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I don't quite understand why you mix "gravitation" and "weightless" in the question. The gravitational acceleration of Earth is 9.8 m/sec2 near the surface; further away, it will gradually decrease. The presence of air - if that is what you referring to - is quite irrelevant to the fact that there is gravitation.

Q: What is the gravitational acceleration of earth in a weightless environment?

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At or near the surface of the earth, the acceleration due to gravity is 32 feet per second per second

You divide the mass by the weight, to get the gravitational acceleration. Then you use the fact that this gravitational acceleration, or gravitational field, is inversely proportional to the square of the distance. The distance should be calculated from the center of the Earth.

Yes. Gravity exists everywhere in the universe as all objects have a gravitational pull. Objects in space do not seem weightless because there is no gravity. Rather they seem weightless because they are in freefall.

That is because Earth attracts objects with a certain force (through gravitation). If the gravitational force were more, the acceleration would be more. If the gravitational force were less, the acceleration would also be less.

Gravity doesn't have speed , it has acceleration. On Earth gravitational acceleration is 9.8 ms^-2. Often approximated to 10 ms^-2

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A body in orbit is in free fall, so no weight would be experienced by it. It moves under gravity, but the gravitational force is exactly matched by its acceleration.

This can be measured by the acceleration due to gravity at the surface. Earth's surface gravitational acceleration is about 9.8 m/s2

The earth creates a gravitational acceleration field around the earth and objects in that field experience the same acceleration field.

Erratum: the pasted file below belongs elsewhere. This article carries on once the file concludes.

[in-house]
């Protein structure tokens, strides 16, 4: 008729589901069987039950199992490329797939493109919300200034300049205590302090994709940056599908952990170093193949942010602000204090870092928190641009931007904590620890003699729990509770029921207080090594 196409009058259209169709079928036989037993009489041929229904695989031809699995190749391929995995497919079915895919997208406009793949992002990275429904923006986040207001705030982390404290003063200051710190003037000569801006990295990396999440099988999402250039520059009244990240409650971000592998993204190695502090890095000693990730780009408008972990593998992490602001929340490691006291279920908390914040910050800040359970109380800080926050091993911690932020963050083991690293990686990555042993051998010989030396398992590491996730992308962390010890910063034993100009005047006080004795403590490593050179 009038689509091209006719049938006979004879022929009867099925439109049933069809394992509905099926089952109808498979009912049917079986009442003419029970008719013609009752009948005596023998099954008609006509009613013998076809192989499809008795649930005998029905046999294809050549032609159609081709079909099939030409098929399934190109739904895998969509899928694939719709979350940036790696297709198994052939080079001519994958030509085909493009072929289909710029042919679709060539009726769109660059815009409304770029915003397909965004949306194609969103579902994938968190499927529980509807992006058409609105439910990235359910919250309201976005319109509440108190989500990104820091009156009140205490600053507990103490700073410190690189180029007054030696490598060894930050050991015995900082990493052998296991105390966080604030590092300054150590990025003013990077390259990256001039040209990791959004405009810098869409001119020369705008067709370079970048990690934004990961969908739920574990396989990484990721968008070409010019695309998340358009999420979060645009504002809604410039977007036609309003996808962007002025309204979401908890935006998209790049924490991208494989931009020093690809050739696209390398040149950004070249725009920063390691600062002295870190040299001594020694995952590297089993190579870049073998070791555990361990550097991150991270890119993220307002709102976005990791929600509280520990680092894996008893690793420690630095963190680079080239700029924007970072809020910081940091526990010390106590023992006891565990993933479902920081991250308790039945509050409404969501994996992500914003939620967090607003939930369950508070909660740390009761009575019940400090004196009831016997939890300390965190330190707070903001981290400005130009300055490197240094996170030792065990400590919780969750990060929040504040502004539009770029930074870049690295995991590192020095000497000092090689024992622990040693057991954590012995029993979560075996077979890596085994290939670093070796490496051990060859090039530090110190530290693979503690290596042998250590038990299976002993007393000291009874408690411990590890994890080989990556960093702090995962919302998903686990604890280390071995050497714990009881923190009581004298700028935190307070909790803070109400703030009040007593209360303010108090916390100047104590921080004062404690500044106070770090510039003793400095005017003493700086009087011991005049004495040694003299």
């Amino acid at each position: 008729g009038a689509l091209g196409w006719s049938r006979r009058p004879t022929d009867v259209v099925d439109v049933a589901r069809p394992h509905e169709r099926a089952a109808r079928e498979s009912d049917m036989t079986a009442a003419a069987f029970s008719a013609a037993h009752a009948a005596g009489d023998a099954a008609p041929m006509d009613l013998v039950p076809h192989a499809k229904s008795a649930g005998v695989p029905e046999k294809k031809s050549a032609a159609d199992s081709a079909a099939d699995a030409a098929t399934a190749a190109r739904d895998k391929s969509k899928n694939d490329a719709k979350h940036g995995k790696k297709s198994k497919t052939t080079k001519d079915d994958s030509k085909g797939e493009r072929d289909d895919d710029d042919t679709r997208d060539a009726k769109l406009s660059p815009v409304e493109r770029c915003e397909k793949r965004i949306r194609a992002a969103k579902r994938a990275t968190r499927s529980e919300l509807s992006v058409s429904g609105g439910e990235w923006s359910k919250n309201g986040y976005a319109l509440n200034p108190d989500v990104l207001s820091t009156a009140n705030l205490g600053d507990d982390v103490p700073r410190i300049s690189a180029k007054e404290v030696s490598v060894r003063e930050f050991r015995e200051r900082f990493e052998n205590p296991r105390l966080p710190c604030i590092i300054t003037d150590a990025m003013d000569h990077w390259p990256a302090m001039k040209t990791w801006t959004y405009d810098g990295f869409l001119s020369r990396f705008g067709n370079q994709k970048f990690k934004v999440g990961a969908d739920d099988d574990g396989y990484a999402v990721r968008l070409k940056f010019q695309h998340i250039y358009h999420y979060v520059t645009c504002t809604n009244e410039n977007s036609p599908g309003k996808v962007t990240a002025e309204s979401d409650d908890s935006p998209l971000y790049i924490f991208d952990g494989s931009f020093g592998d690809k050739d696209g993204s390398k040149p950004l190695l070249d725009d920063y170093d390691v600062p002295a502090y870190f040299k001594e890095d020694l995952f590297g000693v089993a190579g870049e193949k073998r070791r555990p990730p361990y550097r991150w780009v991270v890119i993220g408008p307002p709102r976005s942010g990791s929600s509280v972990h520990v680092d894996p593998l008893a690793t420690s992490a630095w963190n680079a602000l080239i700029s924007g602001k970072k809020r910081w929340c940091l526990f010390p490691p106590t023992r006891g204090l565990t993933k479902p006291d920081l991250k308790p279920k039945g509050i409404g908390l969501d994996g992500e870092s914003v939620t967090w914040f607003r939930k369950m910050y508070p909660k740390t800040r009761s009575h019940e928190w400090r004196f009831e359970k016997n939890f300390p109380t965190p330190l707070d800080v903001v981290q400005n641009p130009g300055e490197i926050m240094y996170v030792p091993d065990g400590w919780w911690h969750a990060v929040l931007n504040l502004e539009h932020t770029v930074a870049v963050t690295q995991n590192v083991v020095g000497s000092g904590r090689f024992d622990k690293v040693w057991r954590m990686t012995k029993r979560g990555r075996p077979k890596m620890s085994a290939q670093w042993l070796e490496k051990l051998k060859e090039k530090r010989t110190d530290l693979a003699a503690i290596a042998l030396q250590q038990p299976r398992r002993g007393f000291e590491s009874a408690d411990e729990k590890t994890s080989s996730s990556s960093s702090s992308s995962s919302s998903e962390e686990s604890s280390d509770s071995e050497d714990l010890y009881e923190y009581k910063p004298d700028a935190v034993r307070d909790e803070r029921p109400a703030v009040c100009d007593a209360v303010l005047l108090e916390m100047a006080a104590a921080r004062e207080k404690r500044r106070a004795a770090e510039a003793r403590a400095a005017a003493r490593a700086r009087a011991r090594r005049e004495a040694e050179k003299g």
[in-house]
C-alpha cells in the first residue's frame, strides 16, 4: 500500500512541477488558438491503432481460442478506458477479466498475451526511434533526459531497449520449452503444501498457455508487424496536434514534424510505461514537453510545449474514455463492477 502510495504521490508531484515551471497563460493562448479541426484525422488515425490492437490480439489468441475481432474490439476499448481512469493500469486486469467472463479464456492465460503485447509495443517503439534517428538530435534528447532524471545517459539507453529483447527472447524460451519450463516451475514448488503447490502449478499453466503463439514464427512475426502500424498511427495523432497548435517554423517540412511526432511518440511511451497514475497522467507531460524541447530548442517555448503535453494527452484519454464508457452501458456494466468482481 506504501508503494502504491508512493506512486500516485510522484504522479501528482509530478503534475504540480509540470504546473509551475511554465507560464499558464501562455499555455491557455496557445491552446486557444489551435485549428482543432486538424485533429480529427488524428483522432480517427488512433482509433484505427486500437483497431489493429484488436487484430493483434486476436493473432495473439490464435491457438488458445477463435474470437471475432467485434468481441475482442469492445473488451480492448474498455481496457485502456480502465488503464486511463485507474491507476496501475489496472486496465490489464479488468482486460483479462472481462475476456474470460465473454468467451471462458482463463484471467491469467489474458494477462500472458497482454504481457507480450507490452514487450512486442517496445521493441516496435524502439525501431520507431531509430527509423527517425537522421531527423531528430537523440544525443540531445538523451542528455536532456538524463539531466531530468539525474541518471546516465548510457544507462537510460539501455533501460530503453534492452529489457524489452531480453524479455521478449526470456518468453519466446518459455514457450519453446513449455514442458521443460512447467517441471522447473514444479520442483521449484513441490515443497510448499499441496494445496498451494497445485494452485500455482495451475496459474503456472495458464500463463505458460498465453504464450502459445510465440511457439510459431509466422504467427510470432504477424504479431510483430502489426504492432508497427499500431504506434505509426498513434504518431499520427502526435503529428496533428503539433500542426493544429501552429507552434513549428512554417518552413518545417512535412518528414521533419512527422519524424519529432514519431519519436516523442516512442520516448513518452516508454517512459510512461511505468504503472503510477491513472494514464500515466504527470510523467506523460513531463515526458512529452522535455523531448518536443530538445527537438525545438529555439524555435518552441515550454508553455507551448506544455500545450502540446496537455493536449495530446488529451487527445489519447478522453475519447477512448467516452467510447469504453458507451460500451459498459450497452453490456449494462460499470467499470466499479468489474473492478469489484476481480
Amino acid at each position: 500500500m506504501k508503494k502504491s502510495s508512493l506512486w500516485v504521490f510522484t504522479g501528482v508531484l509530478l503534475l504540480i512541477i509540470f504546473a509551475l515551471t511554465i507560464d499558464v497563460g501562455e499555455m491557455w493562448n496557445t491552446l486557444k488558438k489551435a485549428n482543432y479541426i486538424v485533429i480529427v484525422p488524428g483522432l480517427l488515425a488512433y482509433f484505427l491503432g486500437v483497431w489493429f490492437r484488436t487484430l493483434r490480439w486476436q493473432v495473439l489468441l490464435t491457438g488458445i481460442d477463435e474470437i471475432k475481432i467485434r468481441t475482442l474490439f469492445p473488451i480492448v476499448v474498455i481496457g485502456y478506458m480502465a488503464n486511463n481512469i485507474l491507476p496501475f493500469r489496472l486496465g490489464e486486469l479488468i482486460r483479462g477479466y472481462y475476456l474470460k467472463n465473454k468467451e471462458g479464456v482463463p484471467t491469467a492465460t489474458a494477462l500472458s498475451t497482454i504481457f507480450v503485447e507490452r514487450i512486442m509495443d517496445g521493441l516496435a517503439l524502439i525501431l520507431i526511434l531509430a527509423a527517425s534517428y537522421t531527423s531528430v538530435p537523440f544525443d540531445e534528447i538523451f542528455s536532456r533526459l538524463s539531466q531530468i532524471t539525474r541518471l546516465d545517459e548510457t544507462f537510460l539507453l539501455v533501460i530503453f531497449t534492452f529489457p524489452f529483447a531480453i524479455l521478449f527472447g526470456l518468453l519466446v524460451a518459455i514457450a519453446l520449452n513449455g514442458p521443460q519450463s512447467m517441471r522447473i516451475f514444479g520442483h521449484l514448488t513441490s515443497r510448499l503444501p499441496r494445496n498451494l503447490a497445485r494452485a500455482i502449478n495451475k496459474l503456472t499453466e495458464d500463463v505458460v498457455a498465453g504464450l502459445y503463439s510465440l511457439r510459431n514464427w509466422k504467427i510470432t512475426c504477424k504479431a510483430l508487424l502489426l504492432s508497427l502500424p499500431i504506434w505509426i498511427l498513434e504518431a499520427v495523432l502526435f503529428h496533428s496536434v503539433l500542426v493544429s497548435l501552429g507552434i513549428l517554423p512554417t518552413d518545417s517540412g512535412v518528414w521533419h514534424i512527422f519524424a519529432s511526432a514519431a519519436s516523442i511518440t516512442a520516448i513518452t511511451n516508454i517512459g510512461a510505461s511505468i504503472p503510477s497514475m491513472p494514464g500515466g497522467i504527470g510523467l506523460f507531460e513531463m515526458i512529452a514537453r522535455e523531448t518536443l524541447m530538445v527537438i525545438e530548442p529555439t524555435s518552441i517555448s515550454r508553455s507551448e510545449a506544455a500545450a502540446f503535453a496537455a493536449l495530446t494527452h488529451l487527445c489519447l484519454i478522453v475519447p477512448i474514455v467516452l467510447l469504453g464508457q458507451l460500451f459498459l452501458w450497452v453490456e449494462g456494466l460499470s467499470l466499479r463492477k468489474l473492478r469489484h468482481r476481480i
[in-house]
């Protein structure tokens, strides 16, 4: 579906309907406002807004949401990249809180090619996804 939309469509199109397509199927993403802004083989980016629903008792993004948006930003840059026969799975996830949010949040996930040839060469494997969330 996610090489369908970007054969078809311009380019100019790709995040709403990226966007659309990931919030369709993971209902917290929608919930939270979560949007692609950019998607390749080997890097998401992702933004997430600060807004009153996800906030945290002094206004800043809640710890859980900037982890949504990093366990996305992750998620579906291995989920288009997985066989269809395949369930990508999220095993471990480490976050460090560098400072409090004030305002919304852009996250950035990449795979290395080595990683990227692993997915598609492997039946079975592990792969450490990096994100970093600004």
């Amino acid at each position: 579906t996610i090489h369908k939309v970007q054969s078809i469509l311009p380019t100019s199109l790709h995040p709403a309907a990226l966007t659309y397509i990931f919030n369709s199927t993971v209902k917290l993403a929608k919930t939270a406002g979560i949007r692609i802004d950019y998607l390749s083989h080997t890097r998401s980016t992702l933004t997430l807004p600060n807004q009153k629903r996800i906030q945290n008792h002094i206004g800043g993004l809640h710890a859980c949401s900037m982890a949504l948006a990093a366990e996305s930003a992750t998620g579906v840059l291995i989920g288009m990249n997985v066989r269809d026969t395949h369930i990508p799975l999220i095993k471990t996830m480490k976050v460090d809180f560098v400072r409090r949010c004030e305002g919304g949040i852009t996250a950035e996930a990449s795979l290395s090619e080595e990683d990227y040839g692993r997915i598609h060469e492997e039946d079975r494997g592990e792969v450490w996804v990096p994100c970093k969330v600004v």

Earth's gravitational acceleration is approximately 9.8 m/s^2, or 1g.

acceleration

Gravitational forces are much reduced by distance. Also, they would be fairly well balanced in all directions. However, there would probably still be some detectable gravitational force. The other definition of "weightless" is when an object is still in a gravitational field, but in "free fall". That's why astronauts orbiting Earth are "weightless".

While his ship is accelerating away from the Earth he will feel heavier as acceleration acts a lot like gravity. Upon decelerating he will begin to feel lighter, a lot lighter, until he is almost weightless.

At the Earth's surface, the acceleration due to gravity is 9.8 m/s2.

The mass of the object the force is acting on, and the gravitational acceleration where the force is acting. F = m*g, where F is the gravitational force, m is the mass of the object and g is the gravitational acceleration (on Earth it is about 9.81ms-2)

At or near the surface of the earth, the acceleration due to gravity is 32 feet per second per second

On Earth, that is about 980.

You divide the mass by the weight, to get the gravitational acceleration. Then you use the fact that this gravitational acceleration, or gravitational field, is inversely proportional to the square of the distance. The distance should be calculated from the center of the Earth.